24 Jul 2019
Forty Hall Summer Dig - Day 9
Another day of very opressive heat meant slow but steady progress in Forty Hall today as we continued this year's exploration of the 'Long Barn' of the Tudor palace of Elsyng.
Fortunately most of the heaviest work removing indurated layers of brickearth and gravel were finished today, leaving relatively easier tasks to do, mostly in the shade of the park's lime tree avenue.
Yesterday, at the west end of trench 2, we found a very unusual feature set against the barn wall in the form of a conical depression, lined with heat damaged bricks, and containing a layer of ash and charcoal. Although the mortar the feature is set in points to an early/mid fifteenth century date, there appears also to be evidence that the fire pit was incorporated into the later (late 15th/early 16th century) barn, suggesting that it continued to be used.
Exactly what it was used for remains the subject of speculation, particularly why a fire source would have been set into the barn, which we believe was a largely timber-framed structure.
We excavated part of the trench extension which we opened yesterday next to the fire pit, hoping that by revealing more of the area around it we might find more clues as to its function, but have found that the area next to it seems to have been truncated by a rubble filled cut.
What we did find is that the stub of wall next to the pit (which at first we mistook for fragments of a brick floor) is more substatntial than it had at first looked, extending down at least three more courses than were previously visible.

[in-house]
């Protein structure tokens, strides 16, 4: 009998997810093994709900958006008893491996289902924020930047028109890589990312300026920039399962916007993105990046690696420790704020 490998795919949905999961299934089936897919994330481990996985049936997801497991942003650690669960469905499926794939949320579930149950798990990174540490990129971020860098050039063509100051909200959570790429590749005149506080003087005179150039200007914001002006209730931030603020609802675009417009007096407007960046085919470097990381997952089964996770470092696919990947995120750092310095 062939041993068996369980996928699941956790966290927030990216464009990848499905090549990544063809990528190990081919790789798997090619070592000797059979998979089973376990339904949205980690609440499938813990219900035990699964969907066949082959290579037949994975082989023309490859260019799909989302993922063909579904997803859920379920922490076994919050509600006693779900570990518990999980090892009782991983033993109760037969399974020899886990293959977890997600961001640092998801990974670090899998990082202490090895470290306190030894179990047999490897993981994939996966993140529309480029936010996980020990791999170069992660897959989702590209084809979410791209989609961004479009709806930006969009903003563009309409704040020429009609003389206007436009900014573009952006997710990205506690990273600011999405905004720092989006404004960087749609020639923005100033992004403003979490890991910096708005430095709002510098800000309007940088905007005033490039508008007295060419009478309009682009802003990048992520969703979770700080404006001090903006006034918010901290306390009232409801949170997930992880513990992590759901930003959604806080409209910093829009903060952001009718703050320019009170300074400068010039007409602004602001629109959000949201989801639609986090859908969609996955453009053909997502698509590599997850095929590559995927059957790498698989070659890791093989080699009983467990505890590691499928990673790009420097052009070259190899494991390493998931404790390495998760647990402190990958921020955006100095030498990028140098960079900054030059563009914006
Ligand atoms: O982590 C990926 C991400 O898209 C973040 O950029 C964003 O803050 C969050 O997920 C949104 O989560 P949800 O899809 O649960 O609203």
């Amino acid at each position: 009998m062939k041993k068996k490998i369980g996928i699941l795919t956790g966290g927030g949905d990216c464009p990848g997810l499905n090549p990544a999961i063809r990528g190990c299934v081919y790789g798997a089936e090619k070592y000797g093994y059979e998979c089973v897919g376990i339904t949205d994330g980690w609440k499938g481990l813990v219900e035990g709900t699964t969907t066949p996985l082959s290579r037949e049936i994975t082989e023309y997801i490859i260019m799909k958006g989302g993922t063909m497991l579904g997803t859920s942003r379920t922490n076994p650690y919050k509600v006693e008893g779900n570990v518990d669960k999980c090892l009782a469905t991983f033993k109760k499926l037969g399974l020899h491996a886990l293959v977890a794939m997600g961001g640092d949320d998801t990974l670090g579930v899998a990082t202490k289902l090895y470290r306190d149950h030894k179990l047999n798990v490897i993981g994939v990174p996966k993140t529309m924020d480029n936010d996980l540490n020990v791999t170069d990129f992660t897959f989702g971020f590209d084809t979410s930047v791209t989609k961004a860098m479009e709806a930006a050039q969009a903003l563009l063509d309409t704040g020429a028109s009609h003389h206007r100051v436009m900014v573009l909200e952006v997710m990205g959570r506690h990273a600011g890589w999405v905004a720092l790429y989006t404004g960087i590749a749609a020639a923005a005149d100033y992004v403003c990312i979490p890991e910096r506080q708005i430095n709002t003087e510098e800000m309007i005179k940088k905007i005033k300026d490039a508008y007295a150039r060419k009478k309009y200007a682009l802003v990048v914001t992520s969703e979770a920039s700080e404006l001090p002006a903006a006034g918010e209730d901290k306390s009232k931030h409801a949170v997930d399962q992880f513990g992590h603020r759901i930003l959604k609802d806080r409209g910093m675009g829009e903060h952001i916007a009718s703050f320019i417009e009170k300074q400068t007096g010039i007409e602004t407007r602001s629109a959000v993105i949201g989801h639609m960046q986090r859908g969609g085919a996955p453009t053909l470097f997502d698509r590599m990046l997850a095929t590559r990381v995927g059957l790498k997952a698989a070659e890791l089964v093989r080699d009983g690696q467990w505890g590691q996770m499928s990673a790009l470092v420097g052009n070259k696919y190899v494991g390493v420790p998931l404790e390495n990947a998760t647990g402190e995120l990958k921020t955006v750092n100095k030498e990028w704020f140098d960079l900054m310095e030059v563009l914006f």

This wall is also a puzzle, since although one end abuts the barn wall, it isn't clear where it runs to.
We haven't excavated enough of the extension along the wall to find this out yet, so this will be a job for tomorrow.
Meanwhile work in trench 1 is essentially complete. The extension to reveal more of the crushed brick deposit showed that it is a wide area of very densely packed brick fragments and brick dust. We excavated a section through it, which showed it to be about 20cm thick and, crucially, that it was filling a shallow depression.
The apparent depression is in precisely the right place to be the remnants of the foundations of the perimeter wall we have been looking for, although evidence elsewhere in the trench may suggest it doesn't follow the exact course we expected.
The only major job in trench 1 now is recording the archaeology before it is backfilled, probably on Friday.
Since the amount of labour required in trenches 1 and 2 has now dropped, we decided to open a third trench today to begin exploring a new research question which arose after last year's dig.
Excavation at the far west end of the barn last year revealed a substantial vertically sided drain, running past the barn's north-west corner.
Based partly on topographic and documentary evidence, we suspect that this drain is heading towards what was probably the inner gatehouse which marked the boundary between the outer and inner courtyards of the palace. In fact, it may be the case that rather than a drain, the feature was a water conduit, perhaps supplying the moat which we know from contemporary documents ran in front of the gatehouse and was crossed by a drawbridge.
Location of the inner gatehouse and moat would be a major milestone in the research of the palace, and although we may not achieve it this year, it's good to be making the first steps in that direction.